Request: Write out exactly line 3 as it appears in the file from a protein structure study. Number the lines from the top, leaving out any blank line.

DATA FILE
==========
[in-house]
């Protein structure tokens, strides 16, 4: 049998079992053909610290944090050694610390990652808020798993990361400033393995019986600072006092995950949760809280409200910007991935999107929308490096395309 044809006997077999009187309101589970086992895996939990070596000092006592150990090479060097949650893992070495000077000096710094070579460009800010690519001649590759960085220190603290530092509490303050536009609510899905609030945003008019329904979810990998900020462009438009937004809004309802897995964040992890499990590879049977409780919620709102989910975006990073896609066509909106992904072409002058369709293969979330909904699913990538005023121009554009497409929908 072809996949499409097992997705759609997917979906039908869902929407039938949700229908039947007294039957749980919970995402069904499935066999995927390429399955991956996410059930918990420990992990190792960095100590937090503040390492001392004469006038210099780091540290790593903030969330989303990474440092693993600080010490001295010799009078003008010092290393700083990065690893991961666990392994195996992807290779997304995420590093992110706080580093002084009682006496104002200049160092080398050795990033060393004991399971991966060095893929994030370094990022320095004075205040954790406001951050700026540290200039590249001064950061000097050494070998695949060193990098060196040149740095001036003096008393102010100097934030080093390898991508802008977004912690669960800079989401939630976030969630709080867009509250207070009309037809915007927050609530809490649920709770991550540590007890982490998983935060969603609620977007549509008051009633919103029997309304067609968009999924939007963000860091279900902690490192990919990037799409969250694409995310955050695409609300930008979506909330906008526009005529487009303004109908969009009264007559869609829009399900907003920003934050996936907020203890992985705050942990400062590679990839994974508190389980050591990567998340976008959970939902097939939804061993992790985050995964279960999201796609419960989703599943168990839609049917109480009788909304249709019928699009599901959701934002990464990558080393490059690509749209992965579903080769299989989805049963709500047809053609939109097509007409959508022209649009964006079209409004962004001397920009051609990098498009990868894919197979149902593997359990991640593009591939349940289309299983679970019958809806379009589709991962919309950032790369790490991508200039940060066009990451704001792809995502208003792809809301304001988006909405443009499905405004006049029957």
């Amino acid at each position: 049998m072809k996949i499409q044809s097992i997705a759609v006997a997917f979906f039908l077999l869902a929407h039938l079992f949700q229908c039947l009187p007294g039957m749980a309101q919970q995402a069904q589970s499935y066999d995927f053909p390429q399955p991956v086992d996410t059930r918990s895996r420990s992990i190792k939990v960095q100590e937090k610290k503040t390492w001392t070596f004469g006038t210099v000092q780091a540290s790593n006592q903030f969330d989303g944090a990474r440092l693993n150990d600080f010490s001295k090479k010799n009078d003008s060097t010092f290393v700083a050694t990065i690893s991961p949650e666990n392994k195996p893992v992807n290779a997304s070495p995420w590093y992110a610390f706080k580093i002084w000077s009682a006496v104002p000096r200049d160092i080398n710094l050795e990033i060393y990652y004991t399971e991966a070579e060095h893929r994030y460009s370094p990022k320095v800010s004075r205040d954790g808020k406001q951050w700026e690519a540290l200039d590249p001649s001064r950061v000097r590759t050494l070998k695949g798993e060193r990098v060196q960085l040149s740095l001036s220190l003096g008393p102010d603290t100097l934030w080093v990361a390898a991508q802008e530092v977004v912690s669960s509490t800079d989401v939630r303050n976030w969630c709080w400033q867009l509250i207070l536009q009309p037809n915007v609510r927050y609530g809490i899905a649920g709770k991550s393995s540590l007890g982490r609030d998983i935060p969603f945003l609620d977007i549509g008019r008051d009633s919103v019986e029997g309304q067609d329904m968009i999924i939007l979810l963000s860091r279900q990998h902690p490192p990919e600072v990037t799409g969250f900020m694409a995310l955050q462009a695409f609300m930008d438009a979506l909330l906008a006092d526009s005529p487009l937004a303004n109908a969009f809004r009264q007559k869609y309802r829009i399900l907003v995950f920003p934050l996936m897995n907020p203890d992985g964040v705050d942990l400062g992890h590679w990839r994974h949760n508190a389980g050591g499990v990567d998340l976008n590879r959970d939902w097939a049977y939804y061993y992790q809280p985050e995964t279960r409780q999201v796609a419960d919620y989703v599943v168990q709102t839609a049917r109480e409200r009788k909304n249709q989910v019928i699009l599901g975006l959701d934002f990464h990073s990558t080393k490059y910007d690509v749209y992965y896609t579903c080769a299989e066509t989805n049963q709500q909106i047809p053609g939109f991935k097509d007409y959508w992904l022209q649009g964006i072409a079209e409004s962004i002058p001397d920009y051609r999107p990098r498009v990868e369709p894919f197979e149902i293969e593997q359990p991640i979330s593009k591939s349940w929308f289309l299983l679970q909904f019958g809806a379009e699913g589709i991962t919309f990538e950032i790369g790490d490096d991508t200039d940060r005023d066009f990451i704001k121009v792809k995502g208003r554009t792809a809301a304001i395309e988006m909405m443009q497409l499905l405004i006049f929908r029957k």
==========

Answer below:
């Amino acid at each position: 049998m072809k996949i499409q044809s097992i997705a759609v006997a997917f979906f039908l077999l869902a929407h039938l079992f949700q229908c039947l009187p007294g039957m749980a309101q919970q995402a069904q589970s499935y066999d995927f053909p390429q399955p991956v086992d996410t059930r918990s895996r420990s992990i190792k939990v960095q100590e937090k610290k503040t390492w001392t070596f004469g006038t210099v000092q780091a540290s790593n006592q903030f969330d989303g944090a990474r440092l693993n150990d600080f010490s001295k090479k010799n009078d003008s060097t010092f290393v700083a050694t990065i690893s991961p949650e666990n392994k195996p893992v992807n290779a997304s070495p995420w590093y992110a610390f706080k580093i002084w000077s009682a006496v104002p000096r200049d160092i080398n710094l050795e990033i060393y990652y004991t399971e991966a070579e060095h893929r994030y460009s370094p990022k320095v800010s004075r205040d954790g808020k406001q951050w700026e690519a540290l200039d590249p001649s001064r950061v000097r590759t050494l070998k695949g798993e060193r990098v060196q960085l040149s740095l001036s220190l003096g008393p102010d603290t100097l934030w080093v990361a390898a991508q802008e530092v977004v912690s669960s509490t800079d989401v939630r303050n976030w969630c709080w400033q867009l509250i207070l536009q009309p037809n915007v609510r927050y609530g809490i899905a649920g709770k991550s393995s540590l007890g982490r609030d998983i935060p969603f945003l609620d977007i549509g008019r008051d009633s919103v019986e029997g309304q067609d329904m968009i999924i939007l979810l963000s860091r279900q990998h902690p490192p990919e600072v990037t799409g969250f900020m694409a995310l955050q462009a695409f609300m930008d438009a979506l909330l906008a006092d526009s005529p487009l937004a303004n109908a969009f809004r009264q007559k869609y309802r829009i399900l907003v995950f920003p934050l996936m897995n907020p203890d992985g964040v705050d942990l400062g992890h590679w990839r994974h949760n508190a389980g050591g499990v990567d998340l976008n590879r959970d939902w097939a049977y939804y061993y992790q809280p985050e995964t279960r409780q999201v796609a419960d919620y989703v599943v168990q709102t839609a049917r109480e409200r009788k909304n249709q989910v019928i699009l599901g975006l959701d934002f990464h990073s990558t080393k490059y910007d690509v749209y992965y896609t579903c080769a299989e066509t989805n049963q709500q909106i047809p053609g939109f991935k097509d007409y959508w992904l022209q649009g964006i072409a079209e409004s962004i002058p001397d920009y051609r999107p990098r498009v990868e369709p894919f197979e149902i293969e593997q359990p991640i979330s593009k591939s349940w929308f289309l299983l679970q909904f019958g809806a379009e699913g589709i991962t919309f990538e950032i790369g790490d490096d991508t200039d940060r005023d066009f990451i704001k121009v792809k995502g208003r554009t792809a809301a304001i395309e988006m909405m443009q497409l499905l405004i006049f929908r029957k």